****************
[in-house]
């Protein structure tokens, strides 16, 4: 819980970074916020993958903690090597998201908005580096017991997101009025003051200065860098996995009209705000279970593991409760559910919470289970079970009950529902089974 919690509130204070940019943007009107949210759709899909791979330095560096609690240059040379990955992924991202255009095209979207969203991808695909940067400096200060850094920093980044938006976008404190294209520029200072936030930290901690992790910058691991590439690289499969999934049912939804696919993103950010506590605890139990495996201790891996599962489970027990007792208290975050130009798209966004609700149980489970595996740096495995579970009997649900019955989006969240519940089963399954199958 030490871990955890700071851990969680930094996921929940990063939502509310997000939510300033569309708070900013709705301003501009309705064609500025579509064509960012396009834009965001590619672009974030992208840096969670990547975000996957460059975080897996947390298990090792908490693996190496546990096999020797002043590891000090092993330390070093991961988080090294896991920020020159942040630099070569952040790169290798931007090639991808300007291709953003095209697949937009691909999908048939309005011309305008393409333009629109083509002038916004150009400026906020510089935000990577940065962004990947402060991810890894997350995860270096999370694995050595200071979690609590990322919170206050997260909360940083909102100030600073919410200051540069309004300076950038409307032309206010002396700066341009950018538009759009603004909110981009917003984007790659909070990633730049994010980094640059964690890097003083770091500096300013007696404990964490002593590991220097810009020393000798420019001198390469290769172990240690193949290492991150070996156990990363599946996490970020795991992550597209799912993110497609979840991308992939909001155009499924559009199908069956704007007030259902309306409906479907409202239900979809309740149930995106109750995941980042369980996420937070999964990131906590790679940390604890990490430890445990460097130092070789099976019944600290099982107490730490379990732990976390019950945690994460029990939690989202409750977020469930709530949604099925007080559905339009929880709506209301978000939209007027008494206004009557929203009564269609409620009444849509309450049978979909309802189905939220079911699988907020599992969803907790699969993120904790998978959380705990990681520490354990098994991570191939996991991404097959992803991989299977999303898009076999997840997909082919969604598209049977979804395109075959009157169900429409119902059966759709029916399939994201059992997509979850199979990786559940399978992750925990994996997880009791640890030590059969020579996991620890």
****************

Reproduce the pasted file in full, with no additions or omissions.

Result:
[in-house]
């Protein structure tokens, strides 16, 4: 819980970074916020993958903690090597998201908005580096017991997101009025003051200065860098996995009209705000279970593991409760559910919470289970079970009950529902089974 919690509130204070940019943007009107949210759709899909791979330095560096609690240059040379990955992924991202255009095209979207969203991808695909940067400096200060850094920093980044938006976008404190294209520029200072936030930290901690992790910058691991590439690289499969999934049912939804696919993103950010506590605890139990495996201790891996599962489970027990007792208290975050130009798209966004609700149980489970595996740096495995579970009997649900019955989006969240519940089963399954199958 030490871990955890700071851990969680930094996921929940990063939502509310997000939510300033569309708070900013709705301003501009309705064609500025579509064509960012396009834009965001590619672009974030992208840096969670990547975000996957460059975080897996947390298990090792908490693996190496546990096999020797002043590891000090092993330390070093991961988080090294896991920020020159942040630099070569952040790169290798931007090639991808300007291709953003095209697949937009691909999908048939309005011309305008393409333009629109083509002038916004150009400026906020510089935000990577940065962004990947402060991810890894997350995860270096999370694995050595200071979690609590990322919170206050997260909360940083909102100030600073919410200051540069309004300076950038409307032309206010002396700066341009950018538009759009603004909110981009917003984007790659909070990633730049994010980094640059964690890097003083770091500096300013007696404990964490002593590991220097810009020393000798420019001198390469290769172990240690193949290492991150070996156990990363599946996490970020795991992550597209799912993110497609979840991308992939909001155009499924559009199908069956704007007030259902309306409906479907409202239900979809309740149930995106109750995941980042369980996420937070999964990131906590790679940390604890990490430890445990460097130092070789099976019944600290099982107490730490379990732990976390019950945690994460029990939690989202409750977020469930709530949604099925007080559905339009929880709506209301978000939209007027008494206004009557929203009564269609409620009444849509309450049978979909309802189905939220079911699988907020599992969803907790699969993120904790998978959380705990990681520490354990098994991570191939996991991404097959992803991989299977999303898009076999997840997909082919969604598209049977979804395109075959009157169900429409119902059966759709029916399939994201059992997509979850199979990786559940399978992750925990994996997880009791640890030590059969020579996991620890």